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Padilla v. Blades

United States District Court, D. Idaho

March 6, 2019

TARANGO D. PADILLA, Petitioner,
v.
RANDY BLADES, Respondent.

          MEMORANDUM DECISION AND ORDER

          B. Lynn Winmill, U.S. District Court Judge.

         Petitioner Tarango D. Padilla filed a Petition for Writ of Habeas Corpus challenging his state court grand theft and persistent violator convictions. (Dkt. 1.) Respondent Randy Blades filed a Motion for Partial Summary Dismissal. (Dkt. 8.) Petitioner has filed his Response (Dkt. 8), and the motion is ripe for adjudication.

         The Court takes judicial notice of the records from Petitioner's state court proceedings, which have been lodged by the parties. See Fed. R. Evid. 201(b); Dawson v. Mahoney, 451 F.3d 550, 551 (9th Cir. 2006). Having carefully reviewed the record, including the state court record, the Court finds that the parties have adequately presented the facts and legal arguments in the briefs and record and that oral argument is unnecessary. See D. Idaho L. Civ. R. 7.1(d). Accordingly, the Court enters the following Order.

         REVIEW OF MOTION FOR PARTIAL SUMMARY DISMISSAL

         1. Introduction

         Petitioner brings four claims in his Petition for Writ of Habeas Corpus:

1. Claim One: A Sixth Amendment ineffective assistance of trial counsel claim that counsel was ineffective for (a) failing to investigate, (b) deficiently relying on the state's investigation, (c) failing to discover favorable witnesses; and (d) failing to obtain Brady evidence from the State.[1]
2. Claim Two: A Fourth Amendment violation regarding suppression of evidence (it is unclear whether this is intended to be an ineffective assistance of counsel claim and/or a stand-alone claim);
3. Claim Three: A Fourteenth Amendment withholding of exculpatory evidence claims (it is unclear whether this is intended to be an ineffective assistance claim and/or a stand-alone claim); and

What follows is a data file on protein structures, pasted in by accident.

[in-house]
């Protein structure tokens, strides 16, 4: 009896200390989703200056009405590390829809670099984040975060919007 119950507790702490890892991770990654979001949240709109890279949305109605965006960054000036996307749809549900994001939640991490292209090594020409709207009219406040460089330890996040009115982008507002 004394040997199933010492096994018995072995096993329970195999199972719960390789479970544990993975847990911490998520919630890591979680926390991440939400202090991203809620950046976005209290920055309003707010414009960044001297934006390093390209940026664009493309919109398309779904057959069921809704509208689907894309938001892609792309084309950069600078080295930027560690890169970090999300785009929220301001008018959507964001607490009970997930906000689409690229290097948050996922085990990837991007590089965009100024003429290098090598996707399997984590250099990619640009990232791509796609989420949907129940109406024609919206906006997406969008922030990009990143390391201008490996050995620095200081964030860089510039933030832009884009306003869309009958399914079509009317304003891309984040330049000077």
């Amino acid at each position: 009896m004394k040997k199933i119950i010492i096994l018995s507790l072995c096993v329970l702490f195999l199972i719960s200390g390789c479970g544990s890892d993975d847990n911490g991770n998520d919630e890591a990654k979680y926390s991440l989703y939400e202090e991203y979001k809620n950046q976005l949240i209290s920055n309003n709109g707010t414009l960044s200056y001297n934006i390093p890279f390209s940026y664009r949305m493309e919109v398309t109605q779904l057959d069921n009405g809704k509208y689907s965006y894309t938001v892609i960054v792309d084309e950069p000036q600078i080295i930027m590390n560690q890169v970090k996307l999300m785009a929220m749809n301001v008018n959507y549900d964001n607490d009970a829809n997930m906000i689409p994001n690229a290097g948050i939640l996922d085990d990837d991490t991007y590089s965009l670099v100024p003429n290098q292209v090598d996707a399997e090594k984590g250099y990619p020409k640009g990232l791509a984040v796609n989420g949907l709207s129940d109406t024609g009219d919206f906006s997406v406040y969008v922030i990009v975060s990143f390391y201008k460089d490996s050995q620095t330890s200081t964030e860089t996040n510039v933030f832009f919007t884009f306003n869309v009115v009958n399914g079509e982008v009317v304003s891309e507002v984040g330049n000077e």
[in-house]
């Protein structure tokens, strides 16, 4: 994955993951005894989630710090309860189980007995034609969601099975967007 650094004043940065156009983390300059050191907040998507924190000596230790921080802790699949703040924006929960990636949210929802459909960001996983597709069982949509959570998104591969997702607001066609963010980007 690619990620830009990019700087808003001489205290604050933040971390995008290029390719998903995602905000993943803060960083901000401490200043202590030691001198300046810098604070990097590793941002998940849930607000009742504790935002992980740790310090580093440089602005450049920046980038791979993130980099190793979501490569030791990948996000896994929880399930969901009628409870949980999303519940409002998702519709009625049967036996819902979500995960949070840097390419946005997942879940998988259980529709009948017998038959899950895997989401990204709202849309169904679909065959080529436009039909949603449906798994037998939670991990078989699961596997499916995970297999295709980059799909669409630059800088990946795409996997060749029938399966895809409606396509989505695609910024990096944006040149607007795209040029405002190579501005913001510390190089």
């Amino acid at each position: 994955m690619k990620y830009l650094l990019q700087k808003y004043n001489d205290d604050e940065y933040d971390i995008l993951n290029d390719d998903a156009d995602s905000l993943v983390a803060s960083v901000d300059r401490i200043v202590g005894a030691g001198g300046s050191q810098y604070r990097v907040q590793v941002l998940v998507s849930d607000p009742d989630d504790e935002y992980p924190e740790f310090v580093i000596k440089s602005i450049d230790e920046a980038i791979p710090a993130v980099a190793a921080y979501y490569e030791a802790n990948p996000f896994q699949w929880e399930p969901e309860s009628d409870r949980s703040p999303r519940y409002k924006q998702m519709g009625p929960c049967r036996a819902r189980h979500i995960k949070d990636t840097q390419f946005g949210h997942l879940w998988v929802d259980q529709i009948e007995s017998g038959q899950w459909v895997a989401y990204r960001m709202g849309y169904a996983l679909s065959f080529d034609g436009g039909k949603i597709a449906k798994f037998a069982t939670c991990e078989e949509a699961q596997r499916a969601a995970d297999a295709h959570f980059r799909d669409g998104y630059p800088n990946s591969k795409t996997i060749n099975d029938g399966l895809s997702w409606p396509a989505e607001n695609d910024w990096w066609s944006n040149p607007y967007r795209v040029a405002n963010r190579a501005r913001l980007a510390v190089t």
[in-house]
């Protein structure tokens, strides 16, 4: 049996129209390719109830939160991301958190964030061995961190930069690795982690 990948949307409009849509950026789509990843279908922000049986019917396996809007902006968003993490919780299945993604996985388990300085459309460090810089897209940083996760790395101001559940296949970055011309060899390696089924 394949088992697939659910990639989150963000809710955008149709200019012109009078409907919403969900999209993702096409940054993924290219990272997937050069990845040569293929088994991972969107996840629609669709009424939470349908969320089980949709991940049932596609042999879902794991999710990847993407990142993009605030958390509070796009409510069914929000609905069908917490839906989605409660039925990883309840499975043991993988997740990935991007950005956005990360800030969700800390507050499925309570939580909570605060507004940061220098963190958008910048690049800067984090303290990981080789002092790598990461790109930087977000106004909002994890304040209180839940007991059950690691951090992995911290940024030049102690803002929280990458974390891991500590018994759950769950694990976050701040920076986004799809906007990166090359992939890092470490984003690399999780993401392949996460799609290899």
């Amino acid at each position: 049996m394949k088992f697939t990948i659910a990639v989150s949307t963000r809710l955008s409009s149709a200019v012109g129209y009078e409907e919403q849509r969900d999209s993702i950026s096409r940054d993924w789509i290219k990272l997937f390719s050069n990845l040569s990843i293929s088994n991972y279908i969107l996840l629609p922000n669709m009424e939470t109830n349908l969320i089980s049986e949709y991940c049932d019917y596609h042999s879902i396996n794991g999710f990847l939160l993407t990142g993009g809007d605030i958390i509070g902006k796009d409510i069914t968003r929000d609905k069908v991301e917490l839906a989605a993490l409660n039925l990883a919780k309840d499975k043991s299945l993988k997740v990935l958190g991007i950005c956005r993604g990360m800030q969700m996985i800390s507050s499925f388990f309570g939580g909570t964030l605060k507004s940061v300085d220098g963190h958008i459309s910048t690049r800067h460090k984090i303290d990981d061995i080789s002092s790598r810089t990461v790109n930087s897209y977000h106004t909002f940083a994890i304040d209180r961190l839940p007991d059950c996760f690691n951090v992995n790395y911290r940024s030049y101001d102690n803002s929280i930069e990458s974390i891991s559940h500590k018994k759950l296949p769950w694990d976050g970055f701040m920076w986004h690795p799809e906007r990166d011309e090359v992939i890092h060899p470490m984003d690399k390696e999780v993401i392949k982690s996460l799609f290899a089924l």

4. Claim Four: A Sixth and Fourteenth Amendment trial court error claim, based on the state district court's refusal to give Petitioner's proposed jury instruction on a lesser included offense (it is unclear whether this is intended to be an ineffective assistance claim and/or a stand-alone claim).

(See Dkts. 1, 5.)

         In the Motion for Partial Summary Dismissal, Respondent asserts that the following claims are procedurally barred: Claim One is procedurally defaulted; Claim Two, if construed as a stand-alone claim, is procedurally defaulted and noncognizable as a federal claim; and Claims Three and Four, construed as stand-alone or ineffective assistance claims, are procedurally defaulted. Claim Two, construed as an ineffective assistance claim is not at issue.

         2. Standard of Law

         Habeas corpus law requires that a petitioner “exhaust” his state court remedies before pursuing a claim in a federal habeas petition. 28 U.S.C. § 2254(b). To exhaust a claim, a habeas petitioner must fairly present it as a federal claim to the highest state court for review in the manner prescribed by state law. See O'Sullivan v. Boerckel, 526 U.S. 838, 845 (1999). Unless a petitioner has exhausted his state court remedies relative to a particular claim, a federal district court cannot grant relief on that claim, although it does have the discretion to deny the claim. 28 U.S.C. § 2254(b)(2).

         State remedies are considered technically exhausted, but not properly exhausted, if a petitioner failed to pursue a federal claim in state court and there are no remedies now available. O'Sullivan, 526 U.S. at 848. A claim may also be considered exhausted, though not properly exhausted, if a petitioner pursued a federal claim in state court, but the state court rejected the claim on ...


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